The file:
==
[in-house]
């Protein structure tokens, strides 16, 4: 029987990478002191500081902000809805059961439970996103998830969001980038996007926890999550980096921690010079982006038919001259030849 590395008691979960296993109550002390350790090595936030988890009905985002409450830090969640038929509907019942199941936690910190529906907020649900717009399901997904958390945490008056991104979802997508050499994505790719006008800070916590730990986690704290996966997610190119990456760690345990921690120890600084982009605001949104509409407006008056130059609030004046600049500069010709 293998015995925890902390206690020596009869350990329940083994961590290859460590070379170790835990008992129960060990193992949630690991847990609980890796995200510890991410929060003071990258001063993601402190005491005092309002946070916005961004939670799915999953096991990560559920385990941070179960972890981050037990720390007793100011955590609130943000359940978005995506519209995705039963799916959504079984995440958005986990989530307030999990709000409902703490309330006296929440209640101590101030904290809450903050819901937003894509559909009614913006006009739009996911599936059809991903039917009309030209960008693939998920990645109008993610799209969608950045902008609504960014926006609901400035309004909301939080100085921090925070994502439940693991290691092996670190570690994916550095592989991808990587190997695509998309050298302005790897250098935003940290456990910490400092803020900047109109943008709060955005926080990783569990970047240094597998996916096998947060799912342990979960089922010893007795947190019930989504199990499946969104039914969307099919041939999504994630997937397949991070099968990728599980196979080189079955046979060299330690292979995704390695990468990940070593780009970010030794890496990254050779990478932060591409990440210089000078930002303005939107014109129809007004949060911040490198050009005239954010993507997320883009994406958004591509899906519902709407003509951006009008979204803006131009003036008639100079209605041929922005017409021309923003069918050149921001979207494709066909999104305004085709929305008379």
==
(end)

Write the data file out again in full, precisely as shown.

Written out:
[in-house]
């Protein structure tokens, strides 16, 4: 029987990478002191500081902000809805059961439970996103998830969001980038996007926890999550980096921690010079982006038919001259030849 590395008691979960296993109550002390350790090595936030988890009905985002409450830090969640038929509907019942199941936690910190529906907020649900717009399901997904958390945490008056991104979802997508050499994505790719006008800070916590730990986690704290996966997610190119990456760690345990921690120890600084982009605001949104509409407006008056130059609030004046600049500069010709 293998015995925890902390206690020596009869350990329940083994961590290859460590070379170790835990008992129960060990193992949630690991847990609980890796995200510890991410929060003071990258001063993601402190005491005092309002946070916005961004939670799915999953096991990560559920385990941070179960972890981050037990720390007793100011955590609130943000359940978005995506519209995705039963799916959504079984995440958005986990989530307030999990709000409902703490309330006296929440209640101590101030904290809450903050819901937003894509559909009614913006006009739009996911599936059809991903039917009309030209960008693939998920990645109008993610799209969608950045902008609504960014926006609901400035309004909301939080100085921090925070994502439940693991290691092996670190570690994916550095592989991808990587190997695509998309050298302005790897250098935003940290456990910490400092803020900047109109943008709060955005926080990783569990970047240094597998996916096998947060799912342990979960089922010893007795947190019930989504199990499946969104039914969307099919041939999504994630997937397949991070099968990728599980196979080189079955046979060299330690292979995704390695990468990940070593780009970010030794890496990254050779990478932060591409990440210089000078930002303005939107014109129809007004949060911040490198050009005239954010993507997320883009994406958004591509899906519902709407003509951006009008979204803006131009003036008639100079209605041929922005017409021309923003069918050149921001979207494709066909999104305004085709929305008379």